Students banished from their high school graduation aren't out of the woods just yet when it comes to possible criminal charges.
Lewis County Sheriff David Parrish said his agency is wrapping up its investigation into a Highland High School prank that led to 38 students being forced to sit out Friday's high school graduation.
Parrish said it's highly unlikely that the students will face charges in the early Monday morning incident, but that the decision ultimately rests in the hands of Lewis County Prosecuting Attorney Jules DeCoster.
"Our prosecutor will give what the school board has done great weight," Parrish said. "He will take into consideration everything that's gone on and if he decides that these kids have received a fair enough consequence and have honored it without problems, I would not expect for there to be criminal charges."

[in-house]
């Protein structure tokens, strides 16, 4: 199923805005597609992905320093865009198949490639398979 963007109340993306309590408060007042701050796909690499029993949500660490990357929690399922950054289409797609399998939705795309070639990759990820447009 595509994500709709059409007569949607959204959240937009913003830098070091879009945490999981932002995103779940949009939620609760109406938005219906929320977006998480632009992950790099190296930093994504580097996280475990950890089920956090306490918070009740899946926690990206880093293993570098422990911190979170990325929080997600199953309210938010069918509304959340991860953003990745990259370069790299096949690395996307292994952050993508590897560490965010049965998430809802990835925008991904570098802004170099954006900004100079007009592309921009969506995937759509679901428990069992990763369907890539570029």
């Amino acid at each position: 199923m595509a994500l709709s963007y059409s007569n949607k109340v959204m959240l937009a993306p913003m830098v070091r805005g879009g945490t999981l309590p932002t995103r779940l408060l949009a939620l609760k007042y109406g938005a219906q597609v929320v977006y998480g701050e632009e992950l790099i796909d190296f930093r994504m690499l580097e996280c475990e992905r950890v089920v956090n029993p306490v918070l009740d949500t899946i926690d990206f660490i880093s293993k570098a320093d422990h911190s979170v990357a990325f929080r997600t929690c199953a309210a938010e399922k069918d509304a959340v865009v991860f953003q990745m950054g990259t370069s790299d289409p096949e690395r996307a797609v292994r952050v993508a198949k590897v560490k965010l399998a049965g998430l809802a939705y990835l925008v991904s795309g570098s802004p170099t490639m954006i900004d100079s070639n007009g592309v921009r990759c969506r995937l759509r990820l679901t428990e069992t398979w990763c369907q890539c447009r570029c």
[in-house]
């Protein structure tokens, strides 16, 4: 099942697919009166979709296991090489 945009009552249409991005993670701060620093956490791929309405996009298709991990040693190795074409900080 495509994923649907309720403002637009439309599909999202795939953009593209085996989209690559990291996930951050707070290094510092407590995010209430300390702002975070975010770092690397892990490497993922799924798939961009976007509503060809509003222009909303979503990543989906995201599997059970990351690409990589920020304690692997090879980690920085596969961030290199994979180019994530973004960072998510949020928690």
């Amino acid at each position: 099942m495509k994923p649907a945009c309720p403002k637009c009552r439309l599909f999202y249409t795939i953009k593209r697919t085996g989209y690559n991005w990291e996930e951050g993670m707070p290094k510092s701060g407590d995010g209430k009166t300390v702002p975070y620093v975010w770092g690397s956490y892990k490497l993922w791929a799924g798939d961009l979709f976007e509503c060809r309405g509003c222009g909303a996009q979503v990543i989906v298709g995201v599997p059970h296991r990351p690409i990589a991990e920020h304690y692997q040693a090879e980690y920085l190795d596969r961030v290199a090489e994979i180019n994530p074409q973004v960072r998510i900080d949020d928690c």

If the issue does reach the level of criminal prosecution, Parrish said it would likely result in trespassing charges, not burglary charges.
The school board held a special meeting earlier this week and barred the student from attending Friday's graduation ceremony.
The 38 banned students held their own graduation ceremony early Friday night at the Durham Baptist Church in nearby Durham, Mo.
One organizer estimated the church could seat about 250 people, but it was standing room only by the time the event started.
The incident resulted in an increased presence from sheriff's deputies at the official graduation ceremony at Highland High School.
"I don't think people will notice any difference," Parrish said.
Missouri State Highway Patrol officers were also on hand at the official ceremony.